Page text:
City of Edinburgh Council have made us aware that they are processing a license variation application relating 31 Duke Street, formerly known as The Dukes Head.
- Reference: 429638
- Applicant: Trust Inns Limited
- Agent: John Gaunt & Partners
- Premises: 31 Duke Street
- License type: On & off sale
- Last date for objections: 9 April 2020
- Requested variation: Commence sale of alcohol from 11:00 on Sundays; add bar meals as an activity; allow access for children.
- Link to view licensing register entry: Click here
If you wish to lodge an objection, submit comments or ask questions about the application you should email firstname.lastname@example.org by the deadline of 9 April 2020, you may also wish to copy us in by emailing email@example.com.
City of Edinburgh Parks Department confirmed yesterday that after discussion with the contractors work on the new Leith Links Play Park will start during w/c 21st April.
This is great news for the area as we come into summer .
The contractors haven’t confirmed how long work will take but I would hope that it will be in use by June? Watch this space for further updates.
Later this year the ParkLife project (a collaboration between City of Edinburgh Council and University of Edinburgh) is coming to Leith Links!
Everyone who uses or has an interest in Leith Links is welcome to attend this community workshop to find out more about the project & what it means for Leith Links. This is also an opportunity to feed into the work of the project moving forward.
The workshop is being held on Monday 1 April 2019 from 6pm in Leith Community Centre – follow this link to book your seat.
The ParkLife project is looking at how new uses of data and technology can help us understand how people use and value parks. The aim is to support the city and park partners to work together to improve parks to benefit everyone. The project includes the installation of a wifi enabled model which park users can engage with, should they wish to do so.
The workshop will give you an opportunity to share and develop your ideas about ways Leith Links can be improved and how technology might be able to help. During the workshop we will design several ‘prototypes’ that could be built and installed in Leith Links. These can be anything from a digital notice board that provides information about park activities to a system for timing yourself running a mile.
You don’t need to have prior understanding of technology in order to be able to join. You just need to be a person who cares about parks! Your views are important and will directly contribute to the project. Parks are diverse spaces and we would like to hear from as many people as possible.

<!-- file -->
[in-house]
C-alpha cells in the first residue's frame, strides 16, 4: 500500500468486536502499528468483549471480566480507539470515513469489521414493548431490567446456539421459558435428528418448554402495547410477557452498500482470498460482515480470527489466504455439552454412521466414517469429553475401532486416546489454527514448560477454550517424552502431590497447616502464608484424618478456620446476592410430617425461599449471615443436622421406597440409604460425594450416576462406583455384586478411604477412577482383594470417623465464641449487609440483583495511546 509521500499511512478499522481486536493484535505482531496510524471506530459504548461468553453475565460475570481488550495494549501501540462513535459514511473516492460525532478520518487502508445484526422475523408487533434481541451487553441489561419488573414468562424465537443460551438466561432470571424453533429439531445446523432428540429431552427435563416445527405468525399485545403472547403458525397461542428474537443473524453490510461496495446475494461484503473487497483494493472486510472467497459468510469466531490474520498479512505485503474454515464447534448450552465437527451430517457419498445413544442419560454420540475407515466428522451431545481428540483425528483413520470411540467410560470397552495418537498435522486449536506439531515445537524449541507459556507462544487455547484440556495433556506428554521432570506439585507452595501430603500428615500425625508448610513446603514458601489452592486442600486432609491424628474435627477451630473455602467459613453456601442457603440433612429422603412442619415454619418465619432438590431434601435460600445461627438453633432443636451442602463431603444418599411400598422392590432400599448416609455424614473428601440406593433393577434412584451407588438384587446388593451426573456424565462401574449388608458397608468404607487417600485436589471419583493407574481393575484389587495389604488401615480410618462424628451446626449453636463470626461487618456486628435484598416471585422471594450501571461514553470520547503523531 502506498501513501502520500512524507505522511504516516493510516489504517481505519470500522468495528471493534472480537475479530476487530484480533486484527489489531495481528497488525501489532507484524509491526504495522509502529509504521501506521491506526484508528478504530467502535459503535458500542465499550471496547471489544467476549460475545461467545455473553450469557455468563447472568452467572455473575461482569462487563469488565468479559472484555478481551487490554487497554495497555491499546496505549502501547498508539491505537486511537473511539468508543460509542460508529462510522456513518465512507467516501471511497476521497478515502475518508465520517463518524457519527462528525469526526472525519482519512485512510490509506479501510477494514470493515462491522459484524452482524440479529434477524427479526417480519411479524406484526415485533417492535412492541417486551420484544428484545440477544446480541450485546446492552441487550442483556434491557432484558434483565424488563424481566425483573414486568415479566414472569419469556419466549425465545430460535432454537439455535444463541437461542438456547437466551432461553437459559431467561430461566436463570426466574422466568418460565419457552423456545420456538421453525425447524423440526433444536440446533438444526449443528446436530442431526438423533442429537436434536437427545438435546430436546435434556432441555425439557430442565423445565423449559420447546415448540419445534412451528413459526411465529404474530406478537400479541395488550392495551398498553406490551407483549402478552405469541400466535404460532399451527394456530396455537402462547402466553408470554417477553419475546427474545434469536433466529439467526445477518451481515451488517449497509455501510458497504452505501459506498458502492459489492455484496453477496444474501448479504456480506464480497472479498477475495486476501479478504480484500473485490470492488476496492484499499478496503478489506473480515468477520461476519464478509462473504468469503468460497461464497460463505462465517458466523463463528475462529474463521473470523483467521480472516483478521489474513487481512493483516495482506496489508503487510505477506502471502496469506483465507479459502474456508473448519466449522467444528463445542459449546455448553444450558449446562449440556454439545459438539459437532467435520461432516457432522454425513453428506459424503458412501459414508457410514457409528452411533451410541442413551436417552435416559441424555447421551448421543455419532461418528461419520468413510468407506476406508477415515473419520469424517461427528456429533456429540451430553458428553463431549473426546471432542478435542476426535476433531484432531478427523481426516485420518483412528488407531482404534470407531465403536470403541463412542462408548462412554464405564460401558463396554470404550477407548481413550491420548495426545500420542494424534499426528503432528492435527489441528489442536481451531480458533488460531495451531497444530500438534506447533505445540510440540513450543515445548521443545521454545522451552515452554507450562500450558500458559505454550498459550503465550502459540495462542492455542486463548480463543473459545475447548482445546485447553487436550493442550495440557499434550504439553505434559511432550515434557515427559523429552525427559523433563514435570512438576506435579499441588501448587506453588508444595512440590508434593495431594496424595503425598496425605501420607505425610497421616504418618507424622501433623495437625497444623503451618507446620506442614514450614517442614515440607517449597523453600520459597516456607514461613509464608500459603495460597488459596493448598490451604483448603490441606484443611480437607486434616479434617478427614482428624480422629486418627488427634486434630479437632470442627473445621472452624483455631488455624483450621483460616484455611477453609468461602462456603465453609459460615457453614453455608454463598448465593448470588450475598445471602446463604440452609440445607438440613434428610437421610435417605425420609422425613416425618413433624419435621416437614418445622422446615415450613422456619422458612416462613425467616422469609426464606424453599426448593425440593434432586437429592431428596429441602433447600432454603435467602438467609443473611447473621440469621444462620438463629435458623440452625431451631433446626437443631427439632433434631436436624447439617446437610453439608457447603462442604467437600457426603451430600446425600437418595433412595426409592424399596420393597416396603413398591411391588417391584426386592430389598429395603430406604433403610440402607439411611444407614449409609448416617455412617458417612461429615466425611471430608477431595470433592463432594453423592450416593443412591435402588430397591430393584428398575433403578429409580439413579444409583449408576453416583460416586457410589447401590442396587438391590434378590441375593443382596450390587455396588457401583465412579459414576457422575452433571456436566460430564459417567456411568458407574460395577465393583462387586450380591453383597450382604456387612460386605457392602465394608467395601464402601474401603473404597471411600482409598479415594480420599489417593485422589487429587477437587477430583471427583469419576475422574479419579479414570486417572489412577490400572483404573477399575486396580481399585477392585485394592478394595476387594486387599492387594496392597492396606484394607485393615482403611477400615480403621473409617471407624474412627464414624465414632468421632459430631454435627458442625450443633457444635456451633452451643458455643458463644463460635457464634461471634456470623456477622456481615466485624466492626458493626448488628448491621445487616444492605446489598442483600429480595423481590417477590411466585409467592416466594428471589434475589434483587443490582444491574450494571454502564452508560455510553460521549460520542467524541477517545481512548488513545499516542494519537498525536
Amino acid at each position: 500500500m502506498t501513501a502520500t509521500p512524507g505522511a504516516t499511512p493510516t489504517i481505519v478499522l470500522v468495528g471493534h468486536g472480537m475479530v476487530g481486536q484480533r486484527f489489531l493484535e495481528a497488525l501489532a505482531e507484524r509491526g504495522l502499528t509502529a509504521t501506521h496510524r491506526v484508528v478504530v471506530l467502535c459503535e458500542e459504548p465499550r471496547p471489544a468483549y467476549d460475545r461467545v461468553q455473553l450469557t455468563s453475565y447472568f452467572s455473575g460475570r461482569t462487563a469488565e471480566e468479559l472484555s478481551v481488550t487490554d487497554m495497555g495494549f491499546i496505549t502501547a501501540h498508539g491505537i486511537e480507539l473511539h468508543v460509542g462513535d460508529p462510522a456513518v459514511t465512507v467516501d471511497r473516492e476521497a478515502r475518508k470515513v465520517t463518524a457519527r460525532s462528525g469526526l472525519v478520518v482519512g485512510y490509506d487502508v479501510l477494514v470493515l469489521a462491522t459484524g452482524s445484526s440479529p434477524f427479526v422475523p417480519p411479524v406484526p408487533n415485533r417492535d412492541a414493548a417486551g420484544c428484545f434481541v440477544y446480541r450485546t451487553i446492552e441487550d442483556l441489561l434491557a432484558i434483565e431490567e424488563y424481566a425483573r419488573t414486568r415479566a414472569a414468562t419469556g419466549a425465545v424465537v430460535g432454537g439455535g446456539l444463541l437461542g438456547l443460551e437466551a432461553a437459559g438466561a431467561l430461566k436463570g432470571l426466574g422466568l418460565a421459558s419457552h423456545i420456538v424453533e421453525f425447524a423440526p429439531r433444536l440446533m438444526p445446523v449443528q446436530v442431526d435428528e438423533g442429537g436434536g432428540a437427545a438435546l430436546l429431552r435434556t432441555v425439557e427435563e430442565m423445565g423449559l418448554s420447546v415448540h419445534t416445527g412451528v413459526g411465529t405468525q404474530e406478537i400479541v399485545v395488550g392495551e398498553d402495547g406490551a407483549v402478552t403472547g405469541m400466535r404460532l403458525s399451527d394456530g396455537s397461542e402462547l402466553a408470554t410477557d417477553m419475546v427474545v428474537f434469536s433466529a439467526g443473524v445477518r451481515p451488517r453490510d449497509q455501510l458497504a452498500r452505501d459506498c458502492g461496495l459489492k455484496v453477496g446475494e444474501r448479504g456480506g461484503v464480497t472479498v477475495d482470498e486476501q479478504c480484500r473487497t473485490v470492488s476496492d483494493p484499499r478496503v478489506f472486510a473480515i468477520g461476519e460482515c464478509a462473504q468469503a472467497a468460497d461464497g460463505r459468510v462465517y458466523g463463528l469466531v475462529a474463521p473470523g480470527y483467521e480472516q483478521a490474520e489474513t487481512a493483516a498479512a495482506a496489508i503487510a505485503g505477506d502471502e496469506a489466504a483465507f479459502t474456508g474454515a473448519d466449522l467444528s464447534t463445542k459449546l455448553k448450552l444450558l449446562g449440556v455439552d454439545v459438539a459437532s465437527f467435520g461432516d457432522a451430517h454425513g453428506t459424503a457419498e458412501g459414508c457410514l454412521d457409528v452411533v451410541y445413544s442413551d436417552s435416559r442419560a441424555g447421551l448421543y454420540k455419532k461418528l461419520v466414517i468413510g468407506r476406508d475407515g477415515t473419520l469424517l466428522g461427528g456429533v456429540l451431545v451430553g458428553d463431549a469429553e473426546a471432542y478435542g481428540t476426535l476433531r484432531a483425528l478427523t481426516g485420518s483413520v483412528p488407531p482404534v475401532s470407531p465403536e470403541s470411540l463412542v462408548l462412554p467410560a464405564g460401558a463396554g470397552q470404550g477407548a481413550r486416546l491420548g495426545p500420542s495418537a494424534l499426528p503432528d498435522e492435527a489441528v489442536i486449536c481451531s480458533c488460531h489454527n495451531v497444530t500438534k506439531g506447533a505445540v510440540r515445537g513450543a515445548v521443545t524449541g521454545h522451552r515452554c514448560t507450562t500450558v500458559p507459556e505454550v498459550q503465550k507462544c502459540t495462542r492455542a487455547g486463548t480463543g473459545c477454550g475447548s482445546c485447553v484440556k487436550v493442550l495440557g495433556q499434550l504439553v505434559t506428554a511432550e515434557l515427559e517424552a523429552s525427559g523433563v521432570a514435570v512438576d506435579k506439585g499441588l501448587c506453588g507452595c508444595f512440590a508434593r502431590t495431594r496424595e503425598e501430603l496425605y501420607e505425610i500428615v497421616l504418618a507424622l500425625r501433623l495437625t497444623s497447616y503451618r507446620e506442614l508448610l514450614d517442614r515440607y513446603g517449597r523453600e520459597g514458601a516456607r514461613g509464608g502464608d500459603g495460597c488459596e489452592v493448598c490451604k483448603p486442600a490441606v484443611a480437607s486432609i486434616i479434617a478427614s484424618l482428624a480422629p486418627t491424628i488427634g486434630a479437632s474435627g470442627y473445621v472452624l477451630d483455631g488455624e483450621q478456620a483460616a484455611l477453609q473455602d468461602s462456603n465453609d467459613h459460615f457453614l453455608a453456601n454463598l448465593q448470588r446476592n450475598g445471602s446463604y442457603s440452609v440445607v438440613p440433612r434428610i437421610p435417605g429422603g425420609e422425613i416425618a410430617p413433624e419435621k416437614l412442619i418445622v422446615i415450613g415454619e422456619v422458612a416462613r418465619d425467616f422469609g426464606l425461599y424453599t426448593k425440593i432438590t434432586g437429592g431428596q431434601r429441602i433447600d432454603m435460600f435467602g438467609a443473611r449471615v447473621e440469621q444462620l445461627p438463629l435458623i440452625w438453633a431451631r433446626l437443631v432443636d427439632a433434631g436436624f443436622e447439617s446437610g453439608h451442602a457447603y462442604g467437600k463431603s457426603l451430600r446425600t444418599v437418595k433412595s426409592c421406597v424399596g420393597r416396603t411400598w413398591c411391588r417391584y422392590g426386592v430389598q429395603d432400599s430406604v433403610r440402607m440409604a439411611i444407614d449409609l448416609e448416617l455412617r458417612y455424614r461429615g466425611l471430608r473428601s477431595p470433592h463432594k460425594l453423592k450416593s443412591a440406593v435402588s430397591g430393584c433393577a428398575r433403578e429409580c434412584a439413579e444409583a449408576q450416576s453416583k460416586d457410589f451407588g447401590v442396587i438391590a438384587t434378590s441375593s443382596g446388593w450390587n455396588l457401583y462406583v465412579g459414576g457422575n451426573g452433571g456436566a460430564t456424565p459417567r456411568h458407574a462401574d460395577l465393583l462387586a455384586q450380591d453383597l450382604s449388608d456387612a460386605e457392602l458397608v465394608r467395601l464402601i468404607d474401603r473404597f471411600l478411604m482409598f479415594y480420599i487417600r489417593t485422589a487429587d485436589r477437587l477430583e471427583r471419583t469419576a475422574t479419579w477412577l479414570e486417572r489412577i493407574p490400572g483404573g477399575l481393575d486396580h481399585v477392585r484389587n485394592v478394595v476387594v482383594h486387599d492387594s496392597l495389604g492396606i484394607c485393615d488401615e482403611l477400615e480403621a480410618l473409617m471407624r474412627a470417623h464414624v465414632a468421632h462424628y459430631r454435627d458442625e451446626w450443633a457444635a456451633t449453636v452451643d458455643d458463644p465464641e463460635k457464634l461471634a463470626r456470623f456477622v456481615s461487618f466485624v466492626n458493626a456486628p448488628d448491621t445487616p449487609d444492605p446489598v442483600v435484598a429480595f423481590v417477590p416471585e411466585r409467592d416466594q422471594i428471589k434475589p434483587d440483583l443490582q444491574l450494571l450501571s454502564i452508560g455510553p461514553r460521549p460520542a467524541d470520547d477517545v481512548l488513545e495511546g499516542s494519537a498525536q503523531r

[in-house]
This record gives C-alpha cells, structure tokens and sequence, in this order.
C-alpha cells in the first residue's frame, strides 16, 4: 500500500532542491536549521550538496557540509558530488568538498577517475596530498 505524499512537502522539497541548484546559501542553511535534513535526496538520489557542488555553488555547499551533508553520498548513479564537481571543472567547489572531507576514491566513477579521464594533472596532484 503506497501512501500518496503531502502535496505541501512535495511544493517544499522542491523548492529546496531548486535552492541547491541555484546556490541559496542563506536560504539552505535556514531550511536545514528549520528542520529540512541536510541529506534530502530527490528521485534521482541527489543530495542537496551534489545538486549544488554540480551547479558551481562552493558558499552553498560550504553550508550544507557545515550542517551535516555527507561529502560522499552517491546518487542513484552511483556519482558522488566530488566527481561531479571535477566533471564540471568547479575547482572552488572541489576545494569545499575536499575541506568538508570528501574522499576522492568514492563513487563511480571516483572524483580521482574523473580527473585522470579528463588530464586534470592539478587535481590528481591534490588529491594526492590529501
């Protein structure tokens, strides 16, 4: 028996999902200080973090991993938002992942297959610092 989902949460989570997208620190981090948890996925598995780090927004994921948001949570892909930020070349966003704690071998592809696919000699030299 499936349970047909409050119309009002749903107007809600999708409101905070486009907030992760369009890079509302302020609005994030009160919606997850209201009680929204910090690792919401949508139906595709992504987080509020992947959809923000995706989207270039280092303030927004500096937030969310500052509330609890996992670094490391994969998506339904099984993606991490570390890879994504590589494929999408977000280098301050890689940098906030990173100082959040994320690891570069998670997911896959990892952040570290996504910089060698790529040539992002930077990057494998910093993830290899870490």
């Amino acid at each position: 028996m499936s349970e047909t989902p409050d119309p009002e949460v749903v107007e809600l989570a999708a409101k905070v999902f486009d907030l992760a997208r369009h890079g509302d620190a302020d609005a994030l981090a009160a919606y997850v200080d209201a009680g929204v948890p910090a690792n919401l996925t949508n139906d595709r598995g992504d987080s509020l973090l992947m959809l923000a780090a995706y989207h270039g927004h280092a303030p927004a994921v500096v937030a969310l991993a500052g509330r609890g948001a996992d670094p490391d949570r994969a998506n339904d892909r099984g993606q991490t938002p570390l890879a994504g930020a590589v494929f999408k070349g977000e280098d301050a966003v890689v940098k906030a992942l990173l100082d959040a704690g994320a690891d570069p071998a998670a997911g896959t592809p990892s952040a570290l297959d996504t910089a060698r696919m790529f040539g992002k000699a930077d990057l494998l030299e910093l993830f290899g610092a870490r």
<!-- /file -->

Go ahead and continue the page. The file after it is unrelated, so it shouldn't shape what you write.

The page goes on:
Joint statement by Community Councils Together on Trams (CCTT) – a coalition of the four community councils that cover the areas most impacted by the route of the tram extension [which includes Leith Links Community Council].
In advance of Edinburgh Council’s imminent final decision to go ahead with the tram extension to Newhaven, which represents a major intervention in the areas covered by the four Community Councils along the route, CCTT has reviewed the information gathered from documents in the public domain and provided in monthly meetings with the Tram Project Team.
While we continue to support the broad principle and ambitious aims of the tram extension, a number of our concerns have yet to be fully addressed.
We recognise that a strong feeling exists among many people in our communities that this project is being pushed through with undue and unnecessary haste.
We remain sceptical about the absence of sufficiently robust progress or commitment over the following measures which are essential if the tram is to achieve its steep environmental mode-shifting targets and if the collateral damage of the inevitably disruptive construction period is to be reduced.
CCTT seeks firm commitment from Edinburgh Council, Transport Scotland and Transport for Edinburgh for the following project-critical measures:
- Fully Integrated Ticketing System (FITS): this is key to achieving a material modal shift from car to public transport (as opposed to the 87% modal shift from bus to tram, as projected in the tram business case)
- Staged construction sites, ie avoiding simultaneous closure of (a) Leith Walk, (b) Constitution Street to Bernard Street and (c) Melrose/Ocean Drive to Ocean Way; in parallel, CCTT seek bus priority route deviations with quality temporary bus stops: these two measures are key to minimising disruption to the daily lives of 75,000 residents and 1500 businesses
- Controlled Parking Zones along the tram corridor: this is key to preventing the tram corridor from turning into Edinburgh’s largest park and ride area.
- Constitution Street: construction of strengthened pavements and the introduction of a streamlined dual permit system for scaffolding, as well as further serious engagement with residents and businesses about the detail of the design for the street.